market overcome its weaknesses. One reason is perhaps the fear that if the stock prices of these foreign companies remain low in Dhaka that may ultimately hamper their business in other locations. Of course, as of now listing in the stock exchanges is not mandatory for foreign companies. Moreover, due to restrictions on sanctioning funds (e.g., single borrower exposure limit) by domestic banks and financial institutions, foreign companies have not been looking for domestic finance in most cases. In this connection, the syndication of domestic credit being negotiated by the Saudi owners of Rupali Bank is a positive move. Recently, Bangladesh Bank (BB) issued directives for foreign owned/controlled firms/ companies seeking domestic currency term loans regarding the composition of their investment. The directive (FE Circular no.07, August 14, 2006) stipulates that debt may not exceed 50 percent of total investment.2 In spite of the negative flows generated in some years, overall FDI has helped output growth, particularly in the service and industrial sectors of the economy. However, one should weigh both the positive and negative implications of individual FDI proposals before taking any decision on them. It would appear that specific policy directives might be revalued so as to reduce dependence on foreign bank borrowing, instead foreign and domestic investors alike should be tapped to raise more capital from the domestic equity market. If some industry segments, e.g., cellular phone companies find the local market too limited, funds may be raised by floating shares simultaneously in both domestic and regional markets (e.g., Dubai, Hong Kong, Malaysia, Singapore, etc.). conclUsion FDI can undoubtedly play an important role in the economic development of Bangladesh in terms of capital formation, output growth, technological progress, exports and employment. The relatively small share of FDI in GDP, however, indicates that thus far the potentials are far from being exploited. Concerns remain about the possible negative effects of FDI, including the question of market power, technological dependence, capital flight and profit outflow. The limited evidence gathered above tends to give credence to some of these apprehensions. On a positive note, service sector growth appears well correlated to FDI flow in this sector. Further, this has a linkage effect to the rest of the economy. Still political tension and lack of investment friendly bureaucratic attitude are often pointed out by potential investors as major impediments to FDI in Bangladesh.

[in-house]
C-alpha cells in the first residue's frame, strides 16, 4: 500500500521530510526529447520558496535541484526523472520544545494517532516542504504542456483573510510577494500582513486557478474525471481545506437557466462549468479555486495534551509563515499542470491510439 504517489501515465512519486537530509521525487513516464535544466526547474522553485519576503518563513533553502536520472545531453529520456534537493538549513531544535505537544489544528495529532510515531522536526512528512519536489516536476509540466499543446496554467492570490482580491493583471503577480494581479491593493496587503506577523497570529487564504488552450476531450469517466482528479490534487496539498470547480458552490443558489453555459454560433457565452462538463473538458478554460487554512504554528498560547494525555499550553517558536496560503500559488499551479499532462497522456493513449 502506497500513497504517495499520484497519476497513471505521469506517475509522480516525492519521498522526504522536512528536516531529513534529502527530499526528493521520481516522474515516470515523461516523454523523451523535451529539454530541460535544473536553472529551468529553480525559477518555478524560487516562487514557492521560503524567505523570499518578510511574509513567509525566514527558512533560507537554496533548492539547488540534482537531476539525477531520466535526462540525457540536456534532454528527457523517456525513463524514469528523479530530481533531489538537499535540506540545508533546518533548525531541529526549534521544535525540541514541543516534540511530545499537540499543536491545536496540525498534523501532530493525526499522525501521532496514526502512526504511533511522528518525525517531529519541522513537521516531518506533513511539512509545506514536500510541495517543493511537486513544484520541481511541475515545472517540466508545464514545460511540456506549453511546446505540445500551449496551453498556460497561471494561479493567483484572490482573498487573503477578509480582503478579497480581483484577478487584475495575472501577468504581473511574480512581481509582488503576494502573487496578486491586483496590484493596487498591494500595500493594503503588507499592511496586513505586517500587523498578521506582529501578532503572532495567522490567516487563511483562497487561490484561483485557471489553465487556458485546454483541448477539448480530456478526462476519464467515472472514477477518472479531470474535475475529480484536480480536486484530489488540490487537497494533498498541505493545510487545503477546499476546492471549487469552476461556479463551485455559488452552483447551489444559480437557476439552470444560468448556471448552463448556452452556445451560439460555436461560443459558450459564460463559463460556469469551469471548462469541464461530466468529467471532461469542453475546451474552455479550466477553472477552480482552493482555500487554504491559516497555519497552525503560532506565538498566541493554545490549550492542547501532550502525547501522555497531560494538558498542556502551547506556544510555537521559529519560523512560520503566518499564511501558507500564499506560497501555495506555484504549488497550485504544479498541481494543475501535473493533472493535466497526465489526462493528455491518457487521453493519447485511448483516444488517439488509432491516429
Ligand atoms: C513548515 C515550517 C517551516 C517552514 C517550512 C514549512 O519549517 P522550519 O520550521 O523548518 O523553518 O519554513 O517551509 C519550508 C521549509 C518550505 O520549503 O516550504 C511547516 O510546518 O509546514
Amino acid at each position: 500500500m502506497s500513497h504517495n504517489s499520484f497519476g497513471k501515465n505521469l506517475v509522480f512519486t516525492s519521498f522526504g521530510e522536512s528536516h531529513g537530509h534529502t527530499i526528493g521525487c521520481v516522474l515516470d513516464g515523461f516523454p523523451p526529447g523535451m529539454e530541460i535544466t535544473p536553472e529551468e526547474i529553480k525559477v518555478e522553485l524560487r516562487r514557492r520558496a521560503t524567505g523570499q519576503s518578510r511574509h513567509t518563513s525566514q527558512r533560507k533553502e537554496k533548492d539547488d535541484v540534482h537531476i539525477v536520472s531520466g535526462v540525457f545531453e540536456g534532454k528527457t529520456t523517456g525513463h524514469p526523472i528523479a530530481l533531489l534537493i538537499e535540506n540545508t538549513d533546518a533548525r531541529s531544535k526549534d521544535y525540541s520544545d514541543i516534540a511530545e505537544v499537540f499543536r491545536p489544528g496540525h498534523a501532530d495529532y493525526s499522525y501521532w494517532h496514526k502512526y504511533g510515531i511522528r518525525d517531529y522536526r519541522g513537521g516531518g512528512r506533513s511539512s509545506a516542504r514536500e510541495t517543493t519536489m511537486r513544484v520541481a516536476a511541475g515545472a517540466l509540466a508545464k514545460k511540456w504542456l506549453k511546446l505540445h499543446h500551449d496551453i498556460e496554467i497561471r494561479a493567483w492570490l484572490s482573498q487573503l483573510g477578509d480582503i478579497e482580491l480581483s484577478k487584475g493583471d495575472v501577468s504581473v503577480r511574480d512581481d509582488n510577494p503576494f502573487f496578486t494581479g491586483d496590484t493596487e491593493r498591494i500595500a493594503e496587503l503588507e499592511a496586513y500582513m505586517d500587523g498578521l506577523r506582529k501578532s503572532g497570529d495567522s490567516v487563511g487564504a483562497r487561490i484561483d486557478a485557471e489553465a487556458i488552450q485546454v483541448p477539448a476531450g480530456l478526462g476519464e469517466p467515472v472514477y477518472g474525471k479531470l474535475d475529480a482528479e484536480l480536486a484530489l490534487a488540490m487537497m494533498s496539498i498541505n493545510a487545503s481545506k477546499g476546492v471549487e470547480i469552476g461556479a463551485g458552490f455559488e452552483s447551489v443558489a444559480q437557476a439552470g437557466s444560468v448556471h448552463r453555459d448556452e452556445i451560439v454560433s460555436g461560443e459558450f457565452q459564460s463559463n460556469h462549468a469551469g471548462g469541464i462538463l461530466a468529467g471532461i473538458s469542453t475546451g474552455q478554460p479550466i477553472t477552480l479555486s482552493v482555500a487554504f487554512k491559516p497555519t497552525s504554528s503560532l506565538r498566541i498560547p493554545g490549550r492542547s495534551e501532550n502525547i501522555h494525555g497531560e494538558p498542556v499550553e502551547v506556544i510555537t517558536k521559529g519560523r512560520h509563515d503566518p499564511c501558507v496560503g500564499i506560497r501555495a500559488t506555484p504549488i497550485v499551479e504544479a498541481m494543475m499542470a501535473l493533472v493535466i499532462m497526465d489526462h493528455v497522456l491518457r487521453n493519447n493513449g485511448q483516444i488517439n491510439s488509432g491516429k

2. It is evident that the BB circular regarding the debt-equity ratio does not apply to foreign owned/controlled firms who do not seek term finance in local currency. Foreign borrowing by foreign owned/controlled firms is governed by the related BOI guidelines, which is presently under review.


Foreign Direct Investment: Impact on Sectoral Growth in Bangladesh

BiBliographY 1. Brooks, H., and H. Hill, Managing FDI in a Globalizing Economy, Asian Experiences, Hampshire, Palgrave Macmillan, 2004. 2. UNCTAD, World Investment Report, New York and Geneva, United Nations, 2006. 3. Rahman, M., Zakir,H. and Kamal,U., Foreign Direct Investment in Bangladesh, 2001. 4. Determinants, Domestic Barriers and Some Suggestions, Journal of Business Administration,Vol.27, No.3&4, July& October 2001, Pp.1-21 5. Muhammad, A., IDEA, 2004. 6. Documents of the Statistics Department of Bangladesh Bank.


Author Iftekhar Ahmed Robin did his honours and masters in Economics from Jahangirnagar University and obtained first class at graduation level. He worked for the ‘Daily Ittefaq’ as university correspondent. He joined Bangladesh Bank (Central Bank of Bangladesh) as an Assistant Director in 2005. Currently, Iftekhar works as a researcher in the Policy Analysis Unit (PAU), the research wing of the Central Bank. His research focuses on current economic developments, particularly monetary policy, financial sector, and development issues of Bangladesh. He also contributes to the preparation of leading Bangladesh Bank publications (bi-annual) ‘Monetary Policy Review’ and ‘Financial Sector Review’.